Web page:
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Great physics discussion questions! These were written by Physicist Dr. Matt Caplan, who used to run the QuarksAndCoffee blog. That blog no longer exists, links to archived copies exist.
What are we learning?
We’re studying the engineering – applied physics – used in Boston’s Big Dig. We’ll study the effect of changing forces, loads, materials and shapes, on a structure.
Why are we learning this?
To learn how to break a complex real-world problem – building safe tunnels and related structures – into smaller parts that can be solved using scientific/engineering principles.
To learn how to use a simple computer simulation to model such systems.
compression, tension, bending, shear, torsion, loads, dead load, live load, settlement load, thermal load, wind load, earthquake load, dynamic load, arch, brace, buttress
The Central Artery/Tunnel Project (CA/T) – the Big Dig – was a megaproject in Boston that rerouted the Central Artery of Interstate 93, the chief highway through the heart of the city, into the 3.5-mile (5.6 km) Thomas P. O’Neill Jr. Tunnel. It also included the construction of the Ted Williams Tunnel (extending Interstate 90 to Logan International Airport), the Zakim Bunker Hill Memorial Bridge over the Charles River, and the Rose Kennedy Greenway in the space vacated by the previous I-93 elevated roadway. Planning began in 1982; construction work was carried out between 1991 and 2006.
- Intro adapted from Wikipedia, The Big Dig, 1/18
Here are before-and-after photos of downtown Boston, showing the removal of the Central Artery and it’s replacement with the Rose Kennedy Greenway. You can left-click on it to open in a new window, at high-res.
Use the worksheet assigned by the teacher.
Building the tunnel under Forth Point Channel
William Harris, in “How Tunnels Work: The Big Dig” (How Stuff Works) writes:
A few miles west, Interstate 90 enters another tunnel that carries the highway below South Boston. Just before the I-90/I-93 interchange, the tunnel encounters the Fort Point Channel, a 400-foot-wide body of water that provided some of the biggest challenges of the Big Dig.
Engineers couldn’t use the same steel-tube approach they employed on the Ted Williams Tunnel because there wasn’t enough room to float the long steel sections under bridges… Eventually, they decided to abandon the steel-tube concept altogether and go with concrete tunnel sections, the first use of this technique in the United States.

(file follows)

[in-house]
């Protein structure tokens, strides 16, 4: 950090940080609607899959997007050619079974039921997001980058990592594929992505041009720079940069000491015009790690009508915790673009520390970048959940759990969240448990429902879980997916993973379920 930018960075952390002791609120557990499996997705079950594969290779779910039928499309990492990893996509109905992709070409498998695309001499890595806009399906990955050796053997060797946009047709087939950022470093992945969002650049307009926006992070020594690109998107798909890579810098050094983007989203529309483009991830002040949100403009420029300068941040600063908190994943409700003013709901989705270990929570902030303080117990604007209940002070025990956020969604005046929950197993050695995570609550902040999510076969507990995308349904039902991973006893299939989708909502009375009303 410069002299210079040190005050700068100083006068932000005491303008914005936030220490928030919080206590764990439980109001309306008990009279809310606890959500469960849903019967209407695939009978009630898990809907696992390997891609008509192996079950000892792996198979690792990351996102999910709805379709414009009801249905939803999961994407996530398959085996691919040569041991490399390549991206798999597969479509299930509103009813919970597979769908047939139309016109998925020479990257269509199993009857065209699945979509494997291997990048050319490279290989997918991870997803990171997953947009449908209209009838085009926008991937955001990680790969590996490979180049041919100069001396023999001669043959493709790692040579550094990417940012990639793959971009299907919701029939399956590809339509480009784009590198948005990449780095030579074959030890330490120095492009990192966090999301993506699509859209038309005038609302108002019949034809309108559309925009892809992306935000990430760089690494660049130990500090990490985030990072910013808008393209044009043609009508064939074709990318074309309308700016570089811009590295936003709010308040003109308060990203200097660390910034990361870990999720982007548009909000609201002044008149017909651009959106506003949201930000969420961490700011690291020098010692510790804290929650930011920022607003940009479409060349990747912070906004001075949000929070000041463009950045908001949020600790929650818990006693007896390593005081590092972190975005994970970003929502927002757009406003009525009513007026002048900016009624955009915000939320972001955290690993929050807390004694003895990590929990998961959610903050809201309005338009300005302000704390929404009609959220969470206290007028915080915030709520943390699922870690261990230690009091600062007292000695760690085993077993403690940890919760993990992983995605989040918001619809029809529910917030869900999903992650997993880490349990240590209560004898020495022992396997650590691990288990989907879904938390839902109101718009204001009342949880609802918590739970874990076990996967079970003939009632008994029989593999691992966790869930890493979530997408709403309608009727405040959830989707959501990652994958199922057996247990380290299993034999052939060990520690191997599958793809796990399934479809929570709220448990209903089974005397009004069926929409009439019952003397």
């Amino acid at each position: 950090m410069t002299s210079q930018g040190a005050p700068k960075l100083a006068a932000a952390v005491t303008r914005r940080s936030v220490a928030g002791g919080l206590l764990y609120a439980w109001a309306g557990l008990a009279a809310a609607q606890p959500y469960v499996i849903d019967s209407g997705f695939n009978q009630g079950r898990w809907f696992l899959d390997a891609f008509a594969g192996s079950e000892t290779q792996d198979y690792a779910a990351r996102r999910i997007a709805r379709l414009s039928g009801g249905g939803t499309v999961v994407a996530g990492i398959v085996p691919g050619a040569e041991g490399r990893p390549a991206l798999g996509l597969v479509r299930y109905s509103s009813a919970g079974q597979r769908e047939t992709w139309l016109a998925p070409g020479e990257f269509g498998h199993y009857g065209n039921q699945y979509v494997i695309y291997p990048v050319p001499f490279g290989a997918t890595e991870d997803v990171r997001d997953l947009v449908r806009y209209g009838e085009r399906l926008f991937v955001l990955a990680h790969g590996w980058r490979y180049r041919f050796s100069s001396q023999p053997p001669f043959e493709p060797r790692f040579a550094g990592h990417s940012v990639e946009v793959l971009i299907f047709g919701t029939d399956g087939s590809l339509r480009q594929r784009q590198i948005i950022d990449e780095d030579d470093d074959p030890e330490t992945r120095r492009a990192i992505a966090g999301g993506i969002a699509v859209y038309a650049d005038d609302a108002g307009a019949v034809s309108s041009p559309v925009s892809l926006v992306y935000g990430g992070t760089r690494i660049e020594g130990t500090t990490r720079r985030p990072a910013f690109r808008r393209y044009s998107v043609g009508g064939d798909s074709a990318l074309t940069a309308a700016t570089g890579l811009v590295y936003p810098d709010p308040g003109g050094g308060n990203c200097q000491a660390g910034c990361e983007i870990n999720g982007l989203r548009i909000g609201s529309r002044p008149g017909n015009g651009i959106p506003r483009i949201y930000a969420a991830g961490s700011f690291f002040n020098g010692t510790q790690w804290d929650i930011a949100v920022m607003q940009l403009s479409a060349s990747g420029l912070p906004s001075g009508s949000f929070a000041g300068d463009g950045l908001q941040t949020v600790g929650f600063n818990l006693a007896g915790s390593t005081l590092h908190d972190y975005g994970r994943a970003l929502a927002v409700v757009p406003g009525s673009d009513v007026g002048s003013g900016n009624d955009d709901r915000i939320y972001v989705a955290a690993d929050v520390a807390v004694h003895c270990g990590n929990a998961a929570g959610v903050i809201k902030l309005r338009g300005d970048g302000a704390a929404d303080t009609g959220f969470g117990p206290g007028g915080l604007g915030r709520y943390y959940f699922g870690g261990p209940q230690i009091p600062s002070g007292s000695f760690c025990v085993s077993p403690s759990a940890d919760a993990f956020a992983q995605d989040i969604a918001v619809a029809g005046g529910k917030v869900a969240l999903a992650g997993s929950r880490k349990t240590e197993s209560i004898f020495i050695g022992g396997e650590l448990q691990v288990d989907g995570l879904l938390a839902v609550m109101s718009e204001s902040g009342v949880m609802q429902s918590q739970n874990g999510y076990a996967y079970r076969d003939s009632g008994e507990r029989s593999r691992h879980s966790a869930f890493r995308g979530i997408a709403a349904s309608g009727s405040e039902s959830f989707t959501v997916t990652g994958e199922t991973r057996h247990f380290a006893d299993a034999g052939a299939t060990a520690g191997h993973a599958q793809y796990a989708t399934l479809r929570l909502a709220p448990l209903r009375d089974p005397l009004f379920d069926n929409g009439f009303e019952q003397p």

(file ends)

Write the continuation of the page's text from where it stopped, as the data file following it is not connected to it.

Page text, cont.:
…workers first built an enormous dry dock on the South Boston side of the channel. Known as the casting basin, the dry dock measured 1,000 feet long, 300 feet wide and 60 feet deep — big enough to construct the six concrete sections that would make up the tunnel… The completed sections were sealed watertight at either end. Then workers flooded the basin so they could float out the sections and position them over a trench dredged on the bottom of the channel.
[They couldn’t] simply lower concrete sections into the trench [because] of the MBTA’s Red Line subway tunnel, which runs just under the trench. The weight of the massive concrete sections would damage the older subway tunnel if nothing were done to protect it. So engineers decided to prop up the tunnel sections using 110 columns sunk into the bedrock. The columns distribute the weight of the tunnel and protect the Red Line subway, which continues to carry 1,000 passengers a day.
Slider photo: Boston before- and after- Big Dig (10 years later, did the Big Dig deliver?, Boston Globe)
Extreme Engineering: Boston’s Big Dig (2003)
National Geographic MegaStructures Boston Big Dig Documentary 2016
Big Dig The Construction Story of Boston Big Dig
Underground Utility Protection
In “The Big Dig: Learning from a Mega Project”, Virginia Greiman writes
To protect against losses caused by the disruption and failure of underground utilities, a Big Dig utility program relocated 29 miles of gas, electric, telephone, sewer, water, and other utility lines maintained by thirty-one separate companies in 1996. Some of this infrastructure was more than 150 years old; a complete lack of knowledge on the age, condition, and location of most of the utilities required submission of “as-built” drawings by all project contractors—drawings of existing conditions rather than planned or proposed construction. The project had to deal with utilities that were shown on as-built drawings but never installed, and damage and flooding caused by underground sewer pipes not identified on the drawings.
2016 Massachusetts Curriculum Framework High School Technology/Engineering
HS-ETS1-1. Analyze a major global challenge to specify a design problem that can be improved. Determine necessary qualitative and quantitative criteria and constraints for solutions, including any requirements set by society.
HS-ETS1-2. Break a complex real-world problem into smaller, more manageable problems that each can be solved using scientific and engineering principles.
HS-ETS1-3. Evaluate a solution to a complex real-world problem based on prioritized criteria and trade-offs that account for a range of constraints, including cost, safety, reliability, aesthetics, and maintenance, as well as social, cultural, and environmental impacts.
HS-ETS1-4. Use a computer simulation to model the impact of a proposed solution to a complex real-world problem that has numerous criteria and constraints on the interactions within and between systems relevant to the problem.
HS-ETS1-5(MA). Plan a prototype or design solution using orthographic projections and isometric drawings, using proper scales and proportions.
HS-ETS1-6(MA). Document and present solutions that include specifications, performance results, successes and remaining issues, and limitations.
It’s amazing how motivated students can be to do real, quantitative physics, with the right set-up 🙂
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